The Legend of Groomp is a simple tower defense game where you must defend against a horder of soldiers using up to nine different spells. Spells are cast by either tapping or holding the Space bar. To unlock spells, you must get experience by killing enemies. Stronger enemies give more experience!
My gosh is this game fun. It’s got a really clever take on the one button game genre, using taps and hold-downs of the space button to decide which power to use. The game itself is so juicy – spells feel incredibly good to use, even those at a low level. The spells the player can use also can chain together, for example the flame-thrower can be chained up with a push spell to set other enemies on fire!
One of my personal favourite spells is the lightning spell, as it makes enemies spasm wildly and forks across the map in a very cool way. I also love the way that catapults lob rocks at the castle, and then they bounce off under physics… hilariously killing their own men. There is so much to this game, which is especially impressive when you think that they only had two weeks to develop it from start to finish – it has a very high level of polish.
I highly recommend trying the game out it’s so good. Also it’s free to download and play… so what exactly are you waiting for?! Download it for Windows!
If you’re interested in playing some of the other games made for the 1st year game-maker challenges, check them out here:
Today I received my initial mark and feedback for the first Advanced Games Studies assignment, I got 79% which is a reasonably safe 1st. It also means I don’t have to work on sprint 2 to improve my grade, which gives me extra time on my dissertation, and I like extra time for everything!
I’ve also implemented some more stuff in my PhysX Games Engine assignment, there are now blocks that the ball destroys when it hits them, I’m pretty happy with it (The video below doesn’t show the ball reacting to the blocks, but it does now… trust me.) This coming week I hope to finish implementing some extra PhysX features like joints and convex objects in order to get a higher grade!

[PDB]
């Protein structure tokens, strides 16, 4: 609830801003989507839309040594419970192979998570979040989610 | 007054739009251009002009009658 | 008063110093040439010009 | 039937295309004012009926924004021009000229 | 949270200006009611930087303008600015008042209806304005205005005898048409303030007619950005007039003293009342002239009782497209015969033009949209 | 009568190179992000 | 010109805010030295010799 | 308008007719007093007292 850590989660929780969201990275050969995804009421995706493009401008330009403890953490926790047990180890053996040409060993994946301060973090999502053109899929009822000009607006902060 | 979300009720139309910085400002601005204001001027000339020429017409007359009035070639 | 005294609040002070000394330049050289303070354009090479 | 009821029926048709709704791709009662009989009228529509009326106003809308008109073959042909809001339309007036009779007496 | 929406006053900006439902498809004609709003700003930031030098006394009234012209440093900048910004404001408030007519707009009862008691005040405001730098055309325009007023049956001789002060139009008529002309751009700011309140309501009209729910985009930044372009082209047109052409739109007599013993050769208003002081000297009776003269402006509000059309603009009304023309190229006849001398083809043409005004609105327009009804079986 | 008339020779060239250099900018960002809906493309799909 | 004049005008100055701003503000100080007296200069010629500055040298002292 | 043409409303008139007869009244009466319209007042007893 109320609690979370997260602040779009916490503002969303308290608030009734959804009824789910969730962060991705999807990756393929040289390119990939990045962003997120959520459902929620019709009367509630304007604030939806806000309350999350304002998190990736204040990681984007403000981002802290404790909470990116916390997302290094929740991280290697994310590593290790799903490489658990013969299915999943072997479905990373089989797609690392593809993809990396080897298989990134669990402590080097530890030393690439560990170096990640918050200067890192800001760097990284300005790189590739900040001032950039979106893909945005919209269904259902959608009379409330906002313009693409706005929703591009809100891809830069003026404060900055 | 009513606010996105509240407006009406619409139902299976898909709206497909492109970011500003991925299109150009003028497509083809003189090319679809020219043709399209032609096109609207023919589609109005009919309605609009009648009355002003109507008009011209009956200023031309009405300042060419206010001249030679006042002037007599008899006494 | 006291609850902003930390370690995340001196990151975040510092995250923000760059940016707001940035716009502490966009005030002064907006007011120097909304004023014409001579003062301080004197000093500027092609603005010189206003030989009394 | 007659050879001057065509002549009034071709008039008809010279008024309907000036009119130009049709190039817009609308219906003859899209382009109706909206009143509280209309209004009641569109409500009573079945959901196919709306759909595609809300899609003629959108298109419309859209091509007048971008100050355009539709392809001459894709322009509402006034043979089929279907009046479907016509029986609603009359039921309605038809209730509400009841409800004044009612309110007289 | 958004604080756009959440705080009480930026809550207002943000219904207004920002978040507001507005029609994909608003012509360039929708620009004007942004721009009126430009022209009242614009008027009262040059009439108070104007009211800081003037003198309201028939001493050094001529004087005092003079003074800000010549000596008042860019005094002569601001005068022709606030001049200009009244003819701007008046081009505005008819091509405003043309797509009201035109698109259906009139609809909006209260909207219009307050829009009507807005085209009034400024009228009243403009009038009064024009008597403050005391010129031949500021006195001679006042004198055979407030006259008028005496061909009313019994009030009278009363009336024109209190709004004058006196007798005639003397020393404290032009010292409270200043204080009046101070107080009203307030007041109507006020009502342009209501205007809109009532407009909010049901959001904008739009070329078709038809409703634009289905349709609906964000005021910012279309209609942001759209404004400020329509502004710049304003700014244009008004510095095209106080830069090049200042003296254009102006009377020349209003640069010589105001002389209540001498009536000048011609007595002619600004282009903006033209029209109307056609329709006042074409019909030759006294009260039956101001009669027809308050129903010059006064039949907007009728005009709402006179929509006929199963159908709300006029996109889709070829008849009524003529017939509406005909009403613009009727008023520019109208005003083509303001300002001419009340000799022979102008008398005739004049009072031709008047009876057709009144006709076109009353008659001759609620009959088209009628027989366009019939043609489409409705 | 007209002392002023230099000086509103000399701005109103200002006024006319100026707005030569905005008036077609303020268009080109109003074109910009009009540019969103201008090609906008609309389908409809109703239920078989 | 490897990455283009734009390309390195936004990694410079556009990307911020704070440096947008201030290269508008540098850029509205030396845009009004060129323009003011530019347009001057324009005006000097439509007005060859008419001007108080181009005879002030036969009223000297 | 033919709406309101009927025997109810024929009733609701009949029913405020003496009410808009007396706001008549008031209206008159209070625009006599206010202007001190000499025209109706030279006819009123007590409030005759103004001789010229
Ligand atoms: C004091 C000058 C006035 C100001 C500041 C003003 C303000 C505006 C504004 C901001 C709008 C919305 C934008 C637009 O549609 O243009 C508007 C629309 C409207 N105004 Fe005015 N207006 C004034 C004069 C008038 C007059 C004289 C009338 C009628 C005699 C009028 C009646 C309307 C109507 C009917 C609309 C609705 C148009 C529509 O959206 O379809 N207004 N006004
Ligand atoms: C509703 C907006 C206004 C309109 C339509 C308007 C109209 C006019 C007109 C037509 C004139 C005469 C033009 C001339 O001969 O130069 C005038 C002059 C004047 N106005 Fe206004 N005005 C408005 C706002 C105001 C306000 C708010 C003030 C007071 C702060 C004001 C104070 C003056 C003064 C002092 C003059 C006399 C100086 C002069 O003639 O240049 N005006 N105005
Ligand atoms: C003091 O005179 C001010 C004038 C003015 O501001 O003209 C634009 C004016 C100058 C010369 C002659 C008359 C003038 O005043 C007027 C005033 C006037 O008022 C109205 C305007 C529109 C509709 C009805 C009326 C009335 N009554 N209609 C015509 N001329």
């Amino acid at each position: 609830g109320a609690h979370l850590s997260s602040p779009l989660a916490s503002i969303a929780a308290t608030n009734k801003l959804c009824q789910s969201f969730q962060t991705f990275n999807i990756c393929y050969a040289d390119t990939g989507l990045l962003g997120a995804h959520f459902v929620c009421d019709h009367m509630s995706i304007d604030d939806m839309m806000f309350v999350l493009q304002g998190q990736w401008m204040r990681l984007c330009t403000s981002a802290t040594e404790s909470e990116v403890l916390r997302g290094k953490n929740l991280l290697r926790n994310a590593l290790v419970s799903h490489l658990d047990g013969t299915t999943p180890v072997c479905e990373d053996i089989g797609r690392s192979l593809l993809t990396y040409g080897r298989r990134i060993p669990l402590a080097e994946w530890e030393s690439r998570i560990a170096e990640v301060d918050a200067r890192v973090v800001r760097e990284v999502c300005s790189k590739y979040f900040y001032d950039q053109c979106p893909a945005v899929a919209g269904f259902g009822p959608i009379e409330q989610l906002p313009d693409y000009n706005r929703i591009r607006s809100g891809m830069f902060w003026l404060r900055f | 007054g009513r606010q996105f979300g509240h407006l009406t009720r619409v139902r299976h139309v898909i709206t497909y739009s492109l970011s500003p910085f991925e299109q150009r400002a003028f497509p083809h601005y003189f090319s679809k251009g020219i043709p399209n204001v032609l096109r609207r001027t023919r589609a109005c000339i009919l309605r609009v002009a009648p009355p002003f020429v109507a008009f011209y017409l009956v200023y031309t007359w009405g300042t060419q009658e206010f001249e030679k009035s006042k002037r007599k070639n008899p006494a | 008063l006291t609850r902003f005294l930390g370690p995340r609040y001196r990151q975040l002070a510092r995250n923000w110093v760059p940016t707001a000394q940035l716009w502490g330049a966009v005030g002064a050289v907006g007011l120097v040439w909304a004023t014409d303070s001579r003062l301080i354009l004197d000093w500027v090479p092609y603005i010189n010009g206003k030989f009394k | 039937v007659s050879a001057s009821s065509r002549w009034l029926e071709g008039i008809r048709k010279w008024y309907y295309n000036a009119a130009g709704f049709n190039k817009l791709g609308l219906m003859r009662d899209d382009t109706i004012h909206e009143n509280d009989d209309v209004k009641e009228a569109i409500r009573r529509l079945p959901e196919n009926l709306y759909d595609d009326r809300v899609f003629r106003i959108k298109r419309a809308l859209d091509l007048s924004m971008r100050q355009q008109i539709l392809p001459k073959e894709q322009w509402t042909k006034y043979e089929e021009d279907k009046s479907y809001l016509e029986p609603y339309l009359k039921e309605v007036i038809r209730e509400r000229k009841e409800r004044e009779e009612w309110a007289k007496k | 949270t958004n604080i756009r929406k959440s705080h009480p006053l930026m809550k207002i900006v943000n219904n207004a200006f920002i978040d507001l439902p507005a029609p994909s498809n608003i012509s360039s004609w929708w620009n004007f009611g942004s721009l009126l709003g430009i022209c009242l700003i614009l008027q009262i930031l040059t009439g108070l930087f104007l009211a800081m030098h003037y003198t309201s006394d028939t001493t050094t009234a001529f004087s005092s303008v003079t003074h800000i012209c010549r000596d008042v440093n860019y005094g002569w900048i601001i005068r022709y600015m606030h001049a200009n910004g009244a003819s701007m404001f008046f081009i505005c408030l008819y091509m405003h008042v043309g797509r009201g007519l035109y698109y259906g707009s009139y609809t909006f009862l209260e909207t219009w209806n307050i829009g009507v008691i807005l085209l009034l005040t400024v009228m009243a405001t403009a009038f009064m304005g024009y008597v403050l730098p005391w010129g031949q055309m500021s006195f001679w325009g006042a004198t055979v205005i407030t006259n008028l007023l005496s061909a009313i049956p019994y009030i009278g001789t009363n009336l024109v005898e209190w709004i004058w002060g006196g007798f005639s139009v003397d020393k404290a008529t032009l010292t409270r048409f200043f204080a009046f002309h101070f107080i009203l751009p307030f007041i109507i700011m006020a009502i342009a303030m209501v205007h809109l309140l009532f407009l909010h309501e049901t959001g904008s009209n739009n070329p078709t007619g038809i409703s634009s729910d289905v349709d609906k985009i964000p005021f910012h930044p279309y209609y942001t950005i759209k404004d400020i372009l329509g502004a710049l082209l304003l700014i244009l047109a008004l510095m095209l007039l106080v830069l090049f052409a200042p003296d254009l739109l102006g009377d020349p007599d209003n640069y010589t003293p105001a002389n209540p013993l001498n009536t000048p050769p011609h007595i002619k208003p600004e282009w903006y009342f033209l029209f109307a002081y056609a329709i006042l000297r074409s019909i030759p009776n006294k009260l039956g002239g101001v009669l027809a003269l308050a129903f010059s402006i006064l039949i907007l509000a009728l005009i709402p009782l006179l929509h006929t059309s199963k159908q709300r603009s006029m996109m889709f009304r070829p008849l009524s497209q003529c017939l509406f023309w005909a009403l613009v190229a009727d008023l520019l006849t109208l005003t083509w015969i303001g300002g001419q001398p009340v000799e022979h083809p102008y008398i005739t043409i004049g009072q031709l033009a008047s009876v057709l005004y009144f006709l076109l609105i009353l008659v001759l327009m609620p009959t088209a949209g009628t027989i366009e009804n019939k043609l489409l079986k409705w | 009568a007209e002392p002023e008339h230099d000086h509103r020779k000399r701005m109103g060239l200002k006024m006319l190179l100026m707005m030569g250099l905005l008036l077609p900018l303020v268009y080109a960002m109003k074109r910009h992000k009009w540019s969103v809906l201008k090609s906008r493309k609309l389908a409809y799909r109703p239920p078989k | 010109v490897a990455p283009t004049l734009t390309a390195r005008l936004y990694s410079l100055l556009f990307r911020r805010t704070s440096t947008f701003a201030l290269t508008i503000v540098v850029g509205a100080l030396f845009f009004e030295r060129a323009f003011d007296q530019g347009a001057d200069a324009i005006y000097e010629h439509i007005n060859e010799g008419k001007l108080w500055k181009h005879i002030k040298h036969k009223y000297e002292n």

I’ve also hit 20,000 words in my novel, I should hopefully have a complete first draft by the end of December. I’ve had a look into getting it printed, 100 copies should cost around £300… which is steep but I can reclaim the costs if I sell the books for £5.00 each. Where I’m going to get the initial funds from I do not know, but hopefully I’ll have a job come summer to pay for it! I’ve also looked into releasing it for the Kindle, which could be a cool idea.
To quote my old history teacher Dr. Perry: “Happy days chums!”
Now for a well deserved drink in the nearby student pub!
After a little bit of coding and fiddling with rigid bodies and triggers – I’ve added in some rather nice-looking fireballs to Team 1’s game. They react nicely with the world and damage the slimes on collision… I can’t help but think it makes the slimes far less threatening – but that’s fine right now.
Here is a quick video showing off the implementation of fireball projectile weapons:
I love using PhysX, OpenGL and C++ so far! Today I messed around with cloth materials in it to see what I could do… and got some really nice stuff out of it.
clothDesc.globalPose.t = NxVec3(4,7,0);
clothDesc.thickness = 0.3;
clothDesc.flags |= NX_CLF_COLLISION_TWOWAY | NX_CLF_VISUALIZATION | NX_CLF_TEARABLE;
return (new MyCloth(scene, clothDesc, 8, 6.5, 0.25));
Over the next couple of weeks I’ll be starting work on my Games Engines assignment using PhysX: I’ve been tasked with creating physics based version of breakout, changing the game to suit a 3D environment, but keeping the basic idea of a ball breaking blocks. I have a couple of designs in mind, but I’ll leave them for another blog post once I have some sketches done!
I really want to use cloth in my game… not sure how I’ll incorporate it, but I love the way it moves and looks. Especially when NX_CLF_TEARABLE is enabled and the entire thing falls apart! The addition of wind and other forces to a cloth object are also really good-looking. Below are some screenshots from my tests earlier today:
I think from now on I’m going to add slimes to every game I make. They’re just so damn adorable! I’ve also added some sound effects for the background and the slime’s jumping action. The sound effect for the slime is one made by a good friend Louis Bartlett, who is looking to get into sound design – some top notch work!
Next thing to do: Get the player shooting projectiles at the enemies… simple enough!